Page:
NLRB Finds Arbitration Provision Banning Class and Collective Actions to be Unlawful

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On January 3, 2012, the National Labor Relations Board (NLRB) held in D.R. Horton that a mandatory arbitration agreement between an employer and its employees violated the National Labor Relations Act (NLRA), because it required employees to waive their rights to participate in class or collective actions. Specifically, the agreement stated that an arbitrator “may hear only Employee’s individual claims and does not have the authority to fashion a proceeding as a class or collective action or to award relief to a group or class of employees in one arbitration proceeding.”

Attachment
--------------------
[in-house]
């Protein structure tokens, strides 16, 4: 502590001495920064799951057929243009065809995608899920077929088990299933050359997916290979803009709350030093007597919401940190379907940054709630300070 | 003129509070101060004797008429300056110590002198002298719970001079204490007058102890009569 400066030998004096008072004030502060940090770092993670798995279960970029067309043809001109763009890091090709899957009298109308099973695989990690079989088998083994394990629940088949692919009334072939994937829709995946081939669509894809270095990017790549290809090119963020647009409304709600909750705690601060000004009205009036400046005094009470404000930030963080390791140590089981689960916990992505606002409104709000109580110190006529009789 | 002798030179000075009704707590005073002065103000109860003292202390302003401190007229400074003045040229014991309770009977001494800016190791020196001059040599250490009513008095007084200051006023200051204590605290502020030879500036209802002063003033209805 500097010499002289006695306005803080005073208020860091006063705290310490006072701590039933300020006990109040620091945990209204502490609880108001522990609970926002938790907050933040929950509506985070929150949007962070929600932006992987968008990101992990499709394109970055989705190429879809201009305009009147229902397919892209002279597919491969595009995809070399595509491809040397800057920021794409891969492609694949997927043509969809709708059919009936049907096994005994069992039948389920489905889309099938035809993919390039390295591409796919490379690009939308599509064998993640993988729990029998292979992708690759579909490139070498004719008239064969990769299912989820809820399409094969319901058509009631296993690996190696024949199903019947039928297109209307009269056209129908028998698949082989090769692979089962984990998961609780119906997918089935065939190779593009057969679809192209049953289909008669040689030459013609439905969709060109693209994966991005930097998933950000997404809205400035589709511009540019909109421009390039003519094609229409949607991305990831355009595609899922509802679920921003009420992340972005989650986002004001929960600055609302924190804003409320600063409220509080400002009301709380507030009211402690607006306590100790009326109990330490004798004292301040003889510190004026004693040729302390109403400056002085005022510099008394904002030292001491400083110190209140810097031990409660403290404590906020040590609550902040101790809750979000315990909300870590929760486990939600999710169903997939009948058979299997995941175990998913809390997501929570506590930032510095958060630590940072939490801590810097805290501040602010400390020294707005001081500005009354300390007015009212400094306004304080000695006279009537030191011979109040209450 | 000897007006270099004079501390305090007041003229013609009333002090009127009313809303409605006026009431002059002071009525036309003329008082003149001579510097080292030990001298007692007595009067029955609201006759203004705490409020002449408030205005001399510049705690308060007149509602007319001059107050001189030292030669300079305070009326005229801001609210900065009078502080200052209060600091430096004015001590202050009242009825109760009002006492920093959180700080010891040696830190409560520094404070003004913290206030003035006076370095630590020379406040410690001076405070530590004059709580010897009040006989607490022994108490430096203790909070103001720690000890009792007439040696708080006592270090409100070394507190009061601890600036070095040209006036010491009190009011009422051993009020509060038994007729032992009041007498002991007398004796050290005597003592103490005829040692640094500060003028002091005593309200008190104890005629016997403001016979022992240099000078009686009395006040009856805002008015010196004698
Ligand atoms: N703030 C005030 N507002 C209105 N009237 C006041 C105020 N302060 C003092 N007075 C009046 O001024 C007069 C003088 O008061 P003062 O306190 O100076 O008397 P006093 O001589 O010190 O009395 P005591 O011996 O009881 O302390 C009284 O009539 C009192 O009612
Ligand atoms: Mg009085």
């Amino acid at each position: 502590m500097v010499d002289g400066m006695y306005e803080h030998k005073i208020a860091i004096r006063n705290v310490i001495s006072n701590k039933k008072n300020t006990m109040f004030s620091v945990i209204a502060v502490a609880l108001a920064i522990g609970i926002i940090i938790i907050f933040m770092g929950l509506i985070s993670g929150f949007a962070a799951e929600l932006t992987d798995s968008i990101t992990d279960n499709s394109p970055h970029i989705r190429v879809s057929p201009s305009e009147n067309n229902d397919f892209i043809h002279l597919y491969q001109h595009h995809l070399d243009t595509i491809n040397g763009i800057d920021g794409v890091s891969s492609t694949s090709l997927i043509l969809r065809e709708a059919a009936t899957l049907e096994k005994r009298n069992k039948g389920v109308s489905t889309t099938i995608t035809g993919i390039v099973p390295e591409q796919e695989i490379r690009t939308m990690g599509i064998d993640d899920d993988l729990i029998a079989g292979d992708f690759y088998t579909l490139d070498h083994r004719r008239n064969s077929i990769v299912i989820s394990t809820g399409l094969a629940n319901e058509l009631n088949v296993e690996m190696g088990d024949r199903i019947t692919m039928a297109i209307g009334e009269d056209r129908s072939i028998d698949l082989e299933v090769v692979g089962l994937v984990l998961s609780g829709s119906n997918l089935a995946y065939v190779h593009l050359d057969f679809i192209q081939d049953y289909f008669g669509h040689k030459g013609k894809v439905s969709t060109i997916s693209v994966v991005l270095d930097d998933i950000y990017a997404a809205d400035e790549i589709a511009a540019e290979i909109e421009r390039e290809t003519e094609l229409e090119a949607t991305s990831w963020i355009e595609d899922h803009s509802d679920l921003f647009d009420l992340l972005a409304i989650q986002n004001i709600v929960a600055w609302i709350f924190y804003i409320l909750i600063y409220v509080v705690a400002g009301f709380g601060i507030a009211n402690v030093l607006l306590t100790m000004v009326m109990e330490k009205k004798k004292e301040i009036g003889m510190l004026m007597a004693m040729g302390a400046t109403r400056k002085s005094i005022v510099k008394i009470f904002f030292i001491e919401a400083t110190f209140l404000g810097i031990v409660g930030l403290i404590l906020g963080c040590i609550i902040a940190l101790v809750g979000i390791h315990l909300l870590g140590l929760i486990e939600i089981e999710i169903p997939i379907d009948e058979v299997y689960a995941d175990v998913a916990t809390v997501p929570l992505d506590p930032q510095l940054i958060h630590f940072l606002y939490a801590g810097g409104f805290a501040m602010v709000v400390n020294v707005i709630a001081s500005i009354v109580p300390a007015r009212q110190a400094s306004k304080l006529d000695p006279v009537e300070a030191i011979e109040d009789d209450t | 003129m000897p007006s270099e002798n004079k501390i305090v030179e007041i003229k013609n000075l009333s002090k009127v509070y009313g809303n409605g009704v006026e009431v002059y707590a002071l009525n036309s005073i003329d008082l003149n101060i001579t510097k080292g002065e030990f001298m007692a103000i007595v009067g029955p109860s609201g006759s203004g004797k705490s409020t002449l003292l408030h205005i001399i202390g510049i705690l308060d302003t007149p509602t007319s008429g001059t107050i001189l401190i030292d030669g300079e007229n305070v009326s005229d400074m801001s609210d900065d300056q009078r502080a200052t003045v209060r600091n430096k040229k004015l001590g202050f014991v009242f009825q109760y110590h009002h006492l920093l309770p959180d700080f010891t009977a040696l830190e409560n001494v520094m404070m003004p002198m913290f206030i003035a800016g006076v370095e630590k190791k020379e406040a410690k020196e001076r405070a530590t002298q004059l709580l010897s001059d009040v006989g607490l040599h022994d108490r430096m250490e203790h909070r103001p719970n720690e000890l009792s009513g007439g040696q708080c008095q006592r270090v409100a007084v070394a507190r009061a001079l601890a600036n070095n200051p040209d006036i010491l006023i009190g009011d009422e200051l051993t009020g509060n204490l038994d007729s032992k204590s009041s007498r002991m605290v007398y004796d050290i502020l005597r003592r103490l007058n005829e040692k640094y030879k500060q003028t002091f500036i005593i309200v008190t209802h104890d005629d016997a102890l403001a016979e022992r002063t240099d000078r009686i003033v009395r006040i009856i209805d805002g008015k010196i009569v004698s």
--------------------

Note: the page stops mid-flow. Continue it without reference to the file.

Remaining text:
An employee filed an unfair labor practice with the NLRB, alleging that the agreement prevented him and other employees from pursuing wage claims under the Fair Labor Standard Act as a class or collective action in court. The NLRB found that the agreement violated Section 8(a)(1) of the NLRA because it interfered with employees’ right to engage in protected, concerted activity. The NLRB reasoned that class and collective actions are a form of protected, concerted activity. As a remedy, the NLRB required the employer to revise or rescind its mandatory arbitration agreement to comply with the NLRA and also to provide notice to employees of the revised or rescinded agreement and of employees’ rights under the NLRA.

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Published In: Alternative Dispute Resolution (ADR) Updates, Civil Rights Updates, General Business Updates, Labor & Employment Updates

DISCLAIMER: Because of the generality of this update, the information provided herein may not be applicable in all situations and should not be acted upon without specific legal advice based on particular situations.

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